Afghan crisis leads to massive job losses, says ILO report

BANGKOK (AP) — More than half a million people in Afghanistan have lost their jobs since the Taliban took power in mid-August, the International Labor Organization said in a report released Wednesday.

The ILO said the crisis has crippled the economy and knocked out the labor market. The situation is particularly devastating for women and for people working in agriculture, government posts, social services and construction, with many people losing their jobs or not receiving their salaries.

Many businesses are struggling to stay afloat as thousands of Afghans flee the country every day. Between 700,000 and 900,000 jobs are likely to have been lost by June as work becomes scarcer, according to the report by the ILO, the UN agency working to promote labor standards and decent work for all.

The economic fallout from the takeover has been huge, with cash shortages and limits on bank withdrawals leaving businesses and individuals struggling.

The economy was already faltering after four decades of war, severe drought and the pandemic. After the Taliban seized power amid a chaotic US and NATO troop withdrawal, the international community froze Afghanistan’s assets abroad and cut off all funding, unwilling to work with a Taliban government given its reputation for brutality during its previous rule 20 years ago.

“The situation in Afghanistan is critical and immediate support for stabilization and recovery is needed,” Ramin Behzad, the ILO’s senior coordinator for Afghanistan, said in a statement.

“While the priority is to meet immediate humanitarian needs, sustainable and inclusive recovery will depend on people and communities having access to decent employment, livelihoods and basic services,” he said. he declares.

Women held about one in five jobs in Afghanistan in 2020, but are now barred from working in some areas. Girls’ education has also been limited, although Taliban leaders have said they hope to be able to open all girls’ schools across the country after the end of March.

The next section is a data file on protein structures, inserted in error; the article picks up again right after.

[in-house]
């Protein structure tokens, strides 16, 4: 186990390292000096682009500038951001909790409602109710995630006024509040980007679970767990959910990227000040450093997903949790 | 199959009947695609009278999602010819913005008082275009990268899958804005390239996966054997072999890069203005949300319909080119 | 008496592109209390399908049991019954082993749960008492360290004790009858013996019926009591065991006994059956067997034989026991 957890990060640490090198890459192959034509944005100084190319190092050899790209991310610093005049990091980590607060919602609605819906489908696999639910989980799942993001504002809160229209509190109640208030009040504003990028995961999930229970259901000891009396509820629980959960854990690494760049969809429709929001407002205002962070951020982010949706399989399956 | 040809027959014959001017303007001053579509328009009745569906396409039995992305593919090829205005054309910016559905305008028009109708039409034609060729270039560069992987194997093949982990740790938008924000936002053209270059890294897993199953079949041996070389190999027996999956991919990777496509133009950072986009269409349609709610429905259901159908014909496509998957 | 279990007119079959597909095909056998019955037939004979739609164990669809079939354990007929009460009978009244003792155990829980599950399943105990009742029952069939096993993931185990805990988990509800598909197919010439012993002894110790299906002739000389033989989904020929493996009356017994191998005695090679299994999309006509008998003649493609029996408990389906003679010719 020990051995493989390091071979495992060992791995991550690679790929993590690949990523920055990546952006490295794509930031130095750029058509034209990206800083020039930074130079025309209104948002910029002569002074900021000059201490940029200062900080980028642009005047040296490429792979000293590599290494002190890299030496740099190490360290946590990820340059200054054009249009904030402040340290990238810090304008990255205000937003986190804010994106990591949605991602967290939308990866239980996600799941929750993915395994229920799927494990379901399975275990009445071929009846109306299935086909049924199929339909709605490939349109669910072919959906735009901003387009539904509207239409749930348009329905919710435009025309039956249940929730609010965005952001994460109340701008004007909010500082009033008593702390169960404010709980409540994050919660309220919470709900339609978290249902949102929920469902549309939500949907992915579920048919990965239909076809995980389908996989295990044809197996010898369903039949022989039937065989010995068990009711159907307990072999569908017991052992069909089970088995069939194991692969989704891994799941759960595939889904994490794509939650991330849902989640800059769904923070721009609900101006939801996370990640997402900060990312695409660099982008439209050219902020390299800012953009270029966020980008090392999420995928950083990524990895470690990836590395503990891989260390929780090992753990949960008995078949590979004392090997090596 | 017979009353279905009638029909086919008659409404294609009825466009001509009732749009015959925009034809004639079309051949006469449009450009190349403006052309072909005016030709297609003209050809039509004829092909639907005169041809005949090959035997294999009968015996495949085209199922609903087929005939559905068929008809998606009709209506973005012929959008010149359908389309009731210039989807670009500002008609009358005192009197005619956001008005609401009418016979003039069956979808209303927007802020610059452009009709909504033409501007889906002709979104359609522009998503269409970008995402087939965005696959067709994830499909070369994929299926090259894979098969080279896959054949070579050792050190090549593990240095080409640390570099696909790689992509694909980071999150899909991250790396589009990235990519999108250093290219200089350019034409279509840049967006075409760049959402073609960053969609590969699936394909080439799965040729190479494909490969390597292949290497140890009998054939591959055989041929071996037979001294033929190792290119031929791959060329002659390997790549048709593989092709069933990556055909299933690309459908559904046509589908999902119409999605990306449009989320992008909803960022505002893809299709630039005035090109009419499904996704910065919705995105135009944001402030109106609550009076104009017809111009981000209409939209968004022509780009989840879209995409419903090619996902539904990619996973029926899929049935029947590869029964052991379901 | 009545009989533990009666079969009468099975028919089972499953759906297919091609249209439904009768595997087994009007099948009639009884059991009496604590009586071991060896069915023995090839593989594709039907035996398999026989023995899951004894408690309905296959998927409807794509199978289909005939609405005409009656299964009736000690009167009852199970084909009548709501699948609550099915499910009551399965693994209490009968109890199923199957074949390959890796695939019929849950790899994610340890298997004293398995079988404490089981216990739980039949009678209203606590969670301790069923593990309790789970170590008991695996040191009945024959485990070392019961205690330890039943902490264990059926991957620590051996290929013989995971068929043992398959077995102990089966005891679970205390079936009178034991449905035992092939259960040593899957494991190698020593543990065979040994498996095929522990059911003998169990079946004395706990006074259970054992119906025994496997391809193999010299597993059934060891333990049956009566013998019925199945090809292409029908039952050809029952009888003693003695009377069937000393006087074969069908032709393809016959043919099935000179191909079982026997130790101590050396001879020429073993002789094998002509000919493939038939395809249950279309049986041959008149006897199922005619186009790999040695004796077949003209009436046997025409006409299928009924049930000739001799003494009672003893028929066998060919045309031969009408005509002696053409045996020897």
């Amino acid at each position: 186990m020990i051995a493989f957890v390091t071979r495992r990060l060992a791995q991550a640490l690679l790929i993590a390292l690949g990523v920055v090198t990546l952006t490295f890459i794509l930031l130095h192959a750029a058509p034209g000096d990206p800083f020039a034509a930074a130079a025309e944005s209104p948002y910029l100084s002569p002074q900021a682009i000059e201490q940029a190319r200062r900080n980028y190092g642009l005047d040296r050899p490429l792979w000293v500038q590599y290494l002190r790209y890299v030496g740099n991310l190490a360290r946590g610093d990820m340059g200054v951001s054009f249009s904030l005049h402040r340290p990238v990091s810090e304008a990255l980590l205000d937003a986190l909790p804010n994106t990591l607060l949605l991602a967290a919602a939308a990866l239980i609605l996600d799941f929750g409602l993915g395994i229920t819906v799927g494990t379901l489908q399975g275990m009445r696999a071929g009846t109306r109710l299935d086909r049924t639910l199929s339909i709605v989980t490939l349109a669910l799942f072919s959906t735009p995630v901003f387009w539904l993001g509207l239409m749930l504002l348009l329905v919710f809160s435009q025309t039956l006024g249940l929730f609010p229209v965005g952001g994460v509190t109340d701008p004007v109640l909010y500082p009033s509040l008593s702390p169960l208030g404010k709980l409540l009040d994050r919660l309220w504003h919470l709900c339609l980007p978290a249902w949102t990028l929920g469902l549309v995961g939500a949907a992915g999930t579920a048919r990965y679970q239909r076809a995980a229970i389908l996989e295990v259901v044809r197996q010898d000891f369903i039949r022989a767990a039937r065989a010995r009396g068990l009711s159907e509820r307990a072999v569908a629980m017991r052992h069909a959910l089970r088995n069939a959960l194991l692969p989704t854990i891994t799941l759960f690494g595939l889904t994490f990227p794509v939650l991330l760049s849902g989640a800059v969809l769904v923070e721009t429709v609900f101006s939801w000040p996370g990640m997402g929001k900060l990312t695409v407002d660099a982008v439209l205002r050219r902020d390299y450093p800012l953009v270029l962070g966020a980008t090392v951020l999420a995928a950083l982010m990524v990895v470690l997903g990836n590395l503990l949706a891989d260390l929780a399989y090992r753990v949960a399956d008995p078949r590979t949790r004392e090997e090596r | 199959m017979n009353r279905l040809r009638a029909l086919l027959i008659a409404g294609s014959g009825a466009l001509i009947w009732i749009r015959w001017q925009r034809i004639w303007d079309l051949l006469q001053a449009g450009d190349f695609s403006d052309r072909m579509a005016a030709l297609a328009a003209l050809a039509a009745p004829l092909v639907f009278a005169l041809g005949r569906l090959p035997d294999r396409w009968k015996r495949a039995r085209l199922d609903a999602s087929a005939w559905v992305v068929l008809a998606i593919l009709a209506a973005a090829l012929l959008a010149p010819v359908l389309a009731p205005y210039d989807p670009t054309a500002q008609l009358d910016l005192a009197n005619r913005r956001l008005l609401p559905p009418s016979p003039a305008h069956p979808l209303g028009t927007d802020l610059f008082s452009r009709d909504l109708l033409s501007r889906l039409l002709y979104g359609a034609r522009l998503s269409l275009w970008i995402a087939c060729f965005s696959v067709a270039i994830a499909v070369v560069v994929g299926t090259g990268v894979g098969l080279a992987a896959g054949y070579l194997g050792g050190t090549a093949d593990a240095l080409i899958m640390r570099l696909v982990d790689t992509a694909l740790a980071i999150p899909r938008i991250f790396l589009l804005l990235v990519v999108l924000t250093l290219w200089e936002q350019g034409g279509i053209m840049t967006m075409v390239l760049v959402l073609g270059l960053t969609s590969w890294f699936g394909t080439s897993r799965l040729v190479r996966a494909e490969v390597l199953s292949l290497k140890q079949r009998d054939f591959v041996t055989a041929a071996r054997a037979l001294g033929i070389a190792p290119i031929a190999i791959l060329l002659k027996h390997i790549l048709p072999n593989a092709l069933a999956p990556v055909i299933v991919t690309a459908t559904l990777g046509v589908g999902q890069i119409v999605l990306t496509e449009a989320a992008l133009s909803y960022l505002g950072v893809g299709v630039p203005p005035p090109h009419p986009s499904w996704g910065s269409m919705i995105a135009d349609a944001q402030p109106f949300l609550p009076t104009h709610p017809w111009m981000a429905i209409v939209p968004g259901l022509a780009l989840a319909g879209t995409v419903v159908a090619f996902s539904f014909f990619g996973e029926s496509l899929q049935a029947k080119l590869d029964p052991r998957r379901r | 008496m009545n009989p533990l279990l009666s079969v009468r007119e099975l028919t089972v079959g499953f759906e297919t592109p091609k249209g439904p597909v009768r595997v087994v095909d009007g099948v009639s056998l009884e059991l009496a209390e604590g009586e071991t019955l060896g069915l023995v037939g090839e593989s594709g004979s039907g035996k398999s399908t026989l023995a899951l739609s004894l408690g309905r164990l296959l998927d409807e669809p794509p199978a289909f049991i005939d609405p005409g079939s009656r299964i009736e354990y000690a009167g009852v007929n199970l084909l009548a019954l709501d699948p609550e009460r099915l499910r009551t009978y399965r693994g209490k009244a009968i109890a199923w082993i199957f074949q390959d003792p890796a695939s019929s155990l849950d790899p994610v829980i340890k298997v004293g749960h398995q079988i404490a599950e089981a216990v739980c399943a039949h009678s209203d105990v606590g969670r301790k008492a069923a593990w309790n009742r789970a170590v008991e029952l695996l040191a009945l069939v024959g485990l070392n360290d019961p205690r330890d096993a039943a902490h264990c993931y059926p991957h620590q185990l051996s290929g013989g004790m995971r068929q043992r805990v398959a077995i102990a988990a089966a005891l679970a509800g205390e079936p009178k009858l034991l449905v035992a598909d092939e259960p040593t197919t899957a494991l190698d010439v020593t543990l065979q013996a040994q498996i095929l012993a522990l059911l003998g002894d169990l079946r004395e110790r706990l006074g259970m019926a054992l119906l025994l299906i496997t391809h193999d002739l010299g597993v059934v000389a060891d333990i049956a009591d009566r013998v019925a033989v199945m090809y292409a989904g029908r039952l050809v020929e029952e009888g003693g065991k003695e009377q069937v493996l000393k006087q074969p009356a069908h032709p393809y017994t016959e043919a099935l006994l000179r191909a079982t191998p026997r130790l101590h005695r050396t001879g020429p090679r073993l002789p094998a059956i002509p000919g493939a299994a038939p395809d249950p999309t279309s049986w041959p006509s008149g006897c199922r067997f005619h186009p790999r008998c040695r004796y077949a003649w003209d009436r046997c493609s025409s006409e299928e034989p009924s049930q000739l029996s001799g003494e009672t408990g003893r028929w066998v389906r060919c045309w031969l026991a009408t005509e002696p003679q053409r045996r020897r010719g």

The ILO report is the latest call for more international support for the Afghan people, as the UN warns that 8.7 million Afghans are on the brink of starvation.

Last week, UN Secretary-General Antonio Gutteres urged the international community to fund a $5 billion humanitarian appeal, release Afghanistan’s frozen assets and revive its banking system to avoid a meltdown. Economic and Social.

The ILO report estimates that female employment fell by 16% in July-September, compared to what it would have been had there not been a Taliban takeover. The drop for men was 5%, he said.

Although this is a severe hardship, it suggests that most working women still have their jobs, working in the airport, customs, health and education, among others.

Women’s rights have improved dramatically over two decades of international presence in Afghanistan, but are seen as threatened by the return of the Taliban, whose previous rule in the 1990s had all but cloistered them.

The ILO report notes that deteriorating employment conditions may also lead to greater use of child labor in a country where more than one million children aged 5 to 17 work.

Many children are out of school or out of work – only four in 10 attended school according to a survey conducted in 2019-20.

UN agencies are working with Afghan businesses and unions to try to provide crucial assistance and maintain community services, the report said.


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